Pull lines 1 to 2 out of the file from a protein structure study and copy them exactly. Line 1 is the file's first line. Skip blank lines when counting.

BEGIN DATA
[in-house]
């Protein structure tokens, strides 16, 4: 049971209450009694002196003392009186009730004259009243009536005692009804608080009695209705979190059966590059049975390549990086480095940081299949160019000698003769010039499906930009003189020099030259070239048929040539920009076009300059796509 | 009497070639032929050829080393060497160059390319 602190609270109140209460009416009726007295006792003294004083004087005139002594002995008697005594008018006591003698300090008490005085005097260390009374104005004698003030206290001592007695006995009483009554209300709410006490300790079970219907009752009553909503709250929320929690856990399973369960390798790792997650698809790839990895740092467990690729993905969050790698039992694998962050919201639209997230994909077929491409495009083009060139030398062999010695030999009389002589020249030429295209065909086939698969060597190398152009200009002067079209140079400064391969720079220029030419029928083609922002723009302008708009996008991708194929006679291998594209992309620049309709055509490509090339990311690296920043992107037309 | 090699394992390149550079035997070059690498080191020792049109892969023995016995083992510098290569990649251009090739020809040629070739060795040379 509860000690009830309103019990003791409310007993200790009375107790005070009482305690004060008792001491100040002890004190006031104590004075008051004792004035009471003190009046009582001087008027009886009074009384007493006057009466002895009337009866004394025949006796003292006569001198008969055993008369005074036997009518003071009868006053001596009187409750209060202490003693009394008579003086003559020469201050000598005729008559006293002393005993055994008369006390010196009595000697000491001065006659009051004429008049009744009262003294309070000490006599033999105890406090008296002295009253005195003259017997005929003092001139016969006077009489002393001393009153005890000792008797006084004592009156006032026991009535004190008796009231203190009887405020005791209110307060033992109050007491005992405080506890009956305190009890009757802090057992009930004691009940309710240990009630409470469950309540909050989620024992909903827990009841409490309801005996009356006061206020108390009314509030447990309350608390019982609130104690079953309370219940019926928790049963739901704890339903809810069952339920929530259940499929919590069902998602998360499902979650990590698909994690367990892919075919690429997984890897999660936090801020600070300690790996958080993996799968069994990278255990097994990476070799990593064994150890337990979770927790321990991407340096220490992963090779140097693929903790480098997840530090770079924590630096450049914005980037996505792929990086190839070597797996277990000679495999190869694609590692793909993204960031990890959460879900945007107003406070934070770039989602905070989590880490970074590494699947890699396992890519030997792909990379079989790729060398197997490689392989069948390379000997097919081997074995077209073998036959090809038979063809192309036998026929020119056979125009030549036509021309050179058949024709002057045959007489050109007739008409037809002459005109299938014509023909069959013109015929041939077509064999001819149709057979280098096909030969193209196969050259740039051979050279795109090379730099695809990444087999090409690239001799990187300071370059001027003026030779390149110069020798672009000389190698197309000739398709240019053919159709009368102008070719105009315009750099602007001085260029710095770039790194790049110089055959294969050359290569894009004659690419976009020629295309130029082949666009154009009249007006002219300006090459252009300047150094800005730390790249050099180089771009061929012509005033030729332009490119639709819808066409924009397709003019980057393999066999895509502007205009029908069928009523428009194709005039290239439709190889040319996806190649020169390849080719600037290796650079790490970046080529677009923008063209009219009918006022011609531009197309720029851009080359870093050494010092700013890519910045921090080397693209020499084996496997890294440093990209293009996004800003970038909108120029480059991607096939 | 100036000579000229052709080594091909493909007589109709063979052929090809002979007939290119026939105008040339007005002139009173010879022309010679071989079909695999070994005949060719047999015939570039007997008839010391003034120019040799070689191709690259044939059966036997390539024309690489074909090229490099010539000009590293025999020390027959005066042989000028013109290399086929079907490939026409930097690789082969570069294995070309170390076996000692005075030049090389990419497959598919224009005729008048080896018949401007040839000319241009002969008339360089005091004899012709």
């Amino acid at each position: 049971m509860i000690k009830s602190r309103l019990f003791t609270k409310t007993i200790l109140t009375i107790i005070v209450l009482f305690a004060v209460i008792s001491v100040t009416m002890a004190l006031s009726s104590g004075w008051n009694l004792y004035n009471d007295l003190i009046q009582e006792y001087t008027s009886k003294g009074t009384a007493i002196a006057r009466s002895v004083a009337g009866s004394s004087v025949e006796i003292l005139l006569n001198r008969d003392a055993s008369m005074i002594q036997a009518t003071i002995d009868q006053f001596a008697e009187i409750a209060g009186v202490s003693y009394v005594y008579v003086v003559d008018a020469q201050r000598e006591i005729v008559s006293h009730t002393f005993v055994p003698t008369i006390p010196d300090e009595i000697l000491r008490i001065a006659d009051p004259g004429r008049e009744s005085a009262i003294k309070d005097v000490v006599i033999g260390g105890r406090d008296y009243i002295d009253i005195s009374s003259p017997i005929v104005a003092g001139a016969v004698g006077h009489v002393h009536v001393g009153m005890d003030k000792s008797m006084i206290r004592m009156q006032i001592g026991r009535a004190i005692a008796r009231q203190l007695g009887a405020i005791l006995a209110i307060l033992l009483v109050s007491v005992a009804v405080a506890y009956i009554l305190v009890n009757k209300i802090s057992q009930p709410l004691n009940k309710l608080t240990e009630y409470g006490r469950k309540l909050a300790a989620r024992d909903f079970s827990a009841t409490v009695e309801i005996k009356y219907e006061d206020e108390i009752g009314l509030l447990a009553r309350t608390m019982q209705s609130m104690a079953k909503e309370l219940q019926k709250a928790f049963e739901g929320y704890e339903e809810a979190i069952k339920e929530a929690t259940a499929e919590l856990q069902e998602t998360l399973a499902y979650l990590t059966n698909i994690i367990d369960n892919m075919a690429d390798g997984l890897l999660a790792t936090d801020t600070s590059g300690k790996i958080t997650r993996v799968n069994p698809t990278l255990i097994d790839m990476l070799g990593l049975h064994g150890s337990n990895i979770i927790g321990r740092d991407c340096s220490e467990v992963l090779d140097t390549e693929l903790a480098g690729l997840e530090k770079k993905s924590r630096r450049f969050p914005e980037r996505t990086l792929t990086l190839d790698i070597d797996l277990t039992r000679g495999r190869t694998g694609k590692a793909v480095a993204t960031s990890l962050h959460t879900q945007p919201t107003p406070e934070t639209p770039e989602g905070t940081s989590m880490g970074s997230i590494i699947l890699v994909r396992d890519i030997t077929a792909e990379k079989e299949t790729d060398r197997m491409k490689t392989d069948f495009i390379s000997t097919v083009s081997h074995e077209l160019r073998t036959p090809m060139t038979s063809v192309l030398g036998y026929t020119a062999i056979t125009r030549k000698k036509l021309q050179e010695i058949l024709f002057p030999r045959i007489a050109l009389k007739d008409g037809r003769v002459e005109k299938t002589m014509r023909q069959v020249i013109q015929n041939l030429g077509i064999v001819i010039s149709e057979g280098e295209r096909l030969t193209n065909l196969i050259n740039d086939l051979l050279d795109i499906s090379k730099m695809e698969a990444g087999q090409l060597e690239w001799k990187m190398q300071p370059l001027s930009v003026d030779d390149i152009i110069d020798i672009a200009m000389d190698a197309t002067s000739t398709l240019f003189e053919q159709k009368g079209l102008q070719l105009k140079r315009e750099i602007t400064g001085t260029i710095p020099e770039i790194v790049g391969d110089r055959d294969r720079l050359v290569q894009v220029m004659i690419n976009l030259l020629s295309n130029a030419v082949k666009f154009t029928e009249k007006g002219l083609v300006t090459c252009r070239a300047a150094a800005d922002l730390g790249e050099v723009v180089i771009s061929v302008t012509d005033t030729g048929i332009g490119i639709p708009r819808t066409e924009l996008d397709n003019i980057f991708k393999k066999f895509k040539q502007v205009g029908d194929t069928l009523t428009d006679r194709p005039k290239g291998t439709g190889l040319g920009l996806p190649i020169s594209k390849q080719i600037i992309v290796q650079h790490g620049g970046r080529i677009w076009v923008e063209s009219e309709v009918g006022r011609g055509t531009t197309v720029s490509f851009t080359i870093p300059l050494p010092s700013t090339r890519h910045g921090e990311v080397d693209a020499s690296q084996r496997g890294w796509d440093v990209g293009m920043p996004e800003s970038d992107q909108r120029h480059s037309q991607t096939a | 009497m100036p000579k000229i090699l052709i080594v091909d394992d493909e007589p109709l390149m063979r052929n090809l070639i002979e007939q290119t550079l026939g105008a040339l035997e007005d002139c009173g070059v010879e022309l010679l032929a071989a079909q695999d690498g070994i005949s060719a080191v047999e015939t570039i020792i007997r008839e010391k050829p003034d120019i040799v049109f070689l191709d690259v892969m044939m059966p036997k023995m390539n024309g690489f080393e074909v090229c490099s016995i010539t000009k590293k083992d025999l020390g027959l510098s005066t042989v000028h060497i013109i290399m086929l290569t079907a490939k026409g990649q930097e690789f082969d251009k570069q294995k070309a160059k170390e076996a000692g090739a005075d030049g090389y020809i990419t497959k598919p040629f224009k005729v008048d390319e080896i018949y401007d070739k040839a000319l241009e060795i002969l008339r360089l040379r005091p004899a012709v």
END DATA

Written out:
[in-house]
């Protein structure tokens, strides 16, 4: 049971209450009694002196003392009186009730004259009243009536005692009804608080009695209705979190059966590059049975390549990086480095940081299949160019000698003769010039499906930009003189020099030259070239048929040539920009076009300059796509 | 009497070639032929050829080393060497160059390319 602190609270109140209460009416009726007295006792003294004083004087005139002594002995008697005594008018006591003698300090008490005085005097260390009374104005004698003030206290001592007695006995009483009554209300709410006490300790079970219907009752009553909503709250929320929690856990399973369960390798790792997650698809790839990895740092467990690729993905969050790698039992694998962050919201639209997230994909077929491409495009083009060139030398062999010695030999009389002589020249030429295209065909086939698969060597190398152009200009002067079209140079400064391969720079220029030419029928083609922002723009302008708009996008991708194929006679291998594209992309620049309709055509490509090339990311690296920043992107037309 | 090699394992390149550079035997070059690498080191020792049109892969023995016995083992510098290569990649251009090739020809040629070739060795040379 509860000690009830309103019990003791409310007993200790009375107790005070009482305690004060008792001491100040002890004190006031104590004075008051004792004035009471003190009046009582001087008027009886009074009384007493006057009466002895009337009866004394025949006796003292006569001198008969055993008369005074036997009518003071009868006053001596009187409750209060202490003693009394008579003086003559020469201050000598005729008559006293002393005993055994008369006390010196009595000697000491001065006659009051004429008049009744009262003294309070000490006599033999105890406090008296002295009253005195003259017997005929003092001139016969006077009489002393001393009153005890000792008797006084004592009156006032026991009535004190008796009231203190009887405020005791209110307060033992109050007491005992405080506890009956305190009890009757802090057992009930004691009940309710240990009630409470469950309540909050989620024992909903827990009841409490309801005996009356006061206020108390009314509030447990309350608390019982609130104690079953309370219940019926928790049963739901704890339903809810069952339920929530259940499929919590069902998602998360499902979650990590698909994690367990892919075919690429997984890897999660936090801020600070300690790996958080993996799968069994990278255990097994990476070799990593064994150890337990979770927790321990991407340096220490992963090779140097693929903790480098997840530090770079924590630096450049914005980037996505792929990086190839070597797996277990000679495999190869694609590692793909993204960031990890959460879900945007107003406070934070770039989602905070989590880490970074590494699947890699396992890519030997792909990379079989790729060398197997490689392989069948390379000997097919081997074995077209073998036959090809038979063809192309036998026929020119056979125009030549036509021309050179058949024709002057045959007489050109007739008409037809002459005109299938014509023909069959013109015929041939077509064999001819149709057979280098096909030969193209196969050259740039051979050279795109090379730099695809990444087999090409690239001799990187300071370059001027003026030779390149110069020798672009000389190698197309000739398709240019053919159709009368102008070719105009315009750099602007001085260029710095770039790194790049110089055959294969050359290569894009004659690419976009020629295309130029082949666009154009009249007006002219300006090459252009300047150094800005730390790249050099180089771009061929012509005033030729332009490119639709819808066409924009397709003019980057393999066999895509502007205009029908069928009523428009194709005039290239439709190889040319996806190649020169390849080719600037290796650079790490970046080529677009923008063209009219009918006022011609531009197309720029851009080359870093050494010092700013890519910045921090080397693209020499084996496997890294440093990209293009996004800003970038909108120029480059991607096939 | 100036000579000229052709080594091909493909007589109709063979052929090809002979007939290119026939105008040339007005002139009173010879022309010679071989079909695999070994005949060719047999015939570039007997008839010391003034120019040799070689191709690259044939059966036997390539024309690489074909090229490099010539000009590293025999020390027959005066042989000028013109290399086929079907490939026409930097690789082969570069294995070309170390076996000692005075030049090389990419497959598919224009005729008048080896018949401007040839000319241009002969008339360089005091004899012709």